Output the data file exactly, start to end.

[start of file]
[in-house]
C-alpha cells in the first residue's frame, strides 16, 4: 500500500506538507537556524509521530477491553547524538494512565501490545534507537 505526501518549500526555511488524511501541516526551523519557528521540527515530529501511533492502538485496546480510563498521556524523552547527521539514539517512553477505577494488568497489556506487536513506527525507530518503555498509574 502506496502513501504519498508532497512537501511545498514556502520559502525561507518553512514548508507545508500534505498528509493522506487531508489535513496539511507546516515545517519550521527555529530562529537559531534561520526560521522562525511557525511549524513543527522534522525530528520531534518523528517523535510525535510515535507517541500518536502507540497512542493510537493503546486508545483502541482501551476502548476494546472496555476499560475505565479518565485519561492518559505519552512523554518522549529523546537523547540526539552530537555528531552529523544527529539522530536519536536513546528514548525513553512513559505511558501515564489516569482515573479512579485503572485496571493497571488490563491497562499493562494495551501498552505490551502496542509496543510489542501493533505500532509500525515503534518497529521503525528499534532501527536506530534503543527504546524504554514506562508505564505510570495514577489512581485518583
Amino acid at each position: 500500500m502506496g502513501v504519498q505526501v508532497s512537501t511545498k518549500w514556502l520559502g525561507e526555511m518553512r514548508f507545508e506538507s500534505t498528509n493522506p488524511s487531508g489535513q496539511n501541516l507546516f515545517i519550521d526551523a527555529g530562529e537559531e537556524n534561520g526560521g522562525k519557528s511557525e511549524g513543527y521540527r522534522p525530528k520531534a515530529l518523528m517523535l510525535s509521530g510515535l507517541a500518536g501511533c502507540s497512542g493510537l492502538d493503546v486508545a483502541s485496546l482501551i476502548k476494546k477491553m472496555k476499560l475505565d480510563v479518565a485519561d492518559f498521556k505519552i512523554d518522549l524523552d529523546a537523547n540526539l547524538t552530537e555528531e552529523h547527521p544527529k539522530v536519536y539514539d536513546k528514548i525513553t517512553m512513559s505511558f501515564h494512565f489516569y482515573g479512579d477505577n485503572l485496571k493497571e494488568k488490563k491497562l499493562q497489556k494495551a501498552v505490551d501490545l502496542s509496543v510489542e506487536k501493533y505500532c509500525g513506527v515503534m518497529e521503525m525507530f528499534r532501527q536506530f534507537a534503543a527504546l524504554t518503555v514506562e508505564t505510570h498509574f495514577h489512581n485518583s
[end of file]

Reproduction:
[in-house]
C-alpha cells in the first residue's frame, strides 16, 4: 500500500506538507537556524509521530477491553547524538494512565501490545534507537 505526501518549500526555511488524511501541516526551523519557528521540527515530529501511533492502538485496546480510563498521556524523552547527521539514539517512553477505577494488568497489556506487536513506527525507530518503555498509574 502506496502513501504519498508532497512537501511545498514556502520559502525561507518553512514548508507545508500534505498528509493522506487531508489535513496539511507546516515545517519550521527555529530562529537559531534561520526560521522562525511557525511549524513543527522534522525530528520531534518523528517523535510525535510515535507517541500518536502507540497512542493510537493503546486508545483502541482501551476502548476494546472496555476499560475505565479518565485519561492518559505519552512523554518522549529523546537523547540526539552530537555528531552529523544527529539522530536519536536513546528514548525513553512513559505511558501515564489516569482515573479512579485503572485496571493497571488490563491497562499493562494495551501498552505490551502496542509496543510489542501493533505500532509500525515503534518497529521503525528499534532501527536506530534503543527504546524504554514506562508505564505510570495514577489512581485518583
Amino acid at each position: 500500500m502506496g502513501v504519498q505526501v508532497s512537501t511545498k518549500w514556502l520559502g525561507e526555511m518553512r514548508f507545508e506538507s500534505t498528509n493522506p488524511s487531508g489535513q496539511n501541516l507546516f515545517i519550521d526551523a527555529g530562529e537559531e537556524n534561520g526560521g522562525k519557528s511557525e511549524g513543527y521540527r522534522p525530528k520531534a515530529l518523528m517523535l510525535s509521530g510515535l507517541a500518536g501511533c502507540s497512542g493510537l492502538d493503546v486508545a483502541s485496546l482501551i476502548k476494546k477491553m472496555k476499560l475505565d480510563v479518565a485519561d492518559f498521556k505519552i512523554d518522549l524523552d529523546a537523547n540526539l547524538t552530537e555528531e552529523h547527521p544527529k539522530v536519536y539514539d536513546k528514548i525513553t517512553m512513559s505511558f501515564h494512565f489516569y482515573g479512579d477505577n485503572l485496571k493497571e494488568k488490563k491497562l499493562q497489556k494495551a501498552v505490551d501490545l502496542s509496543v510489542e506487536k501493533y505500532c509500525g513506527v515503534m518497529e521503525m525507530f528499534r532501527q536506530f534507537a534503543a527504546l524504554t518503555v514506562e508505564t505510570h498509574f495514577h489512581n485518583s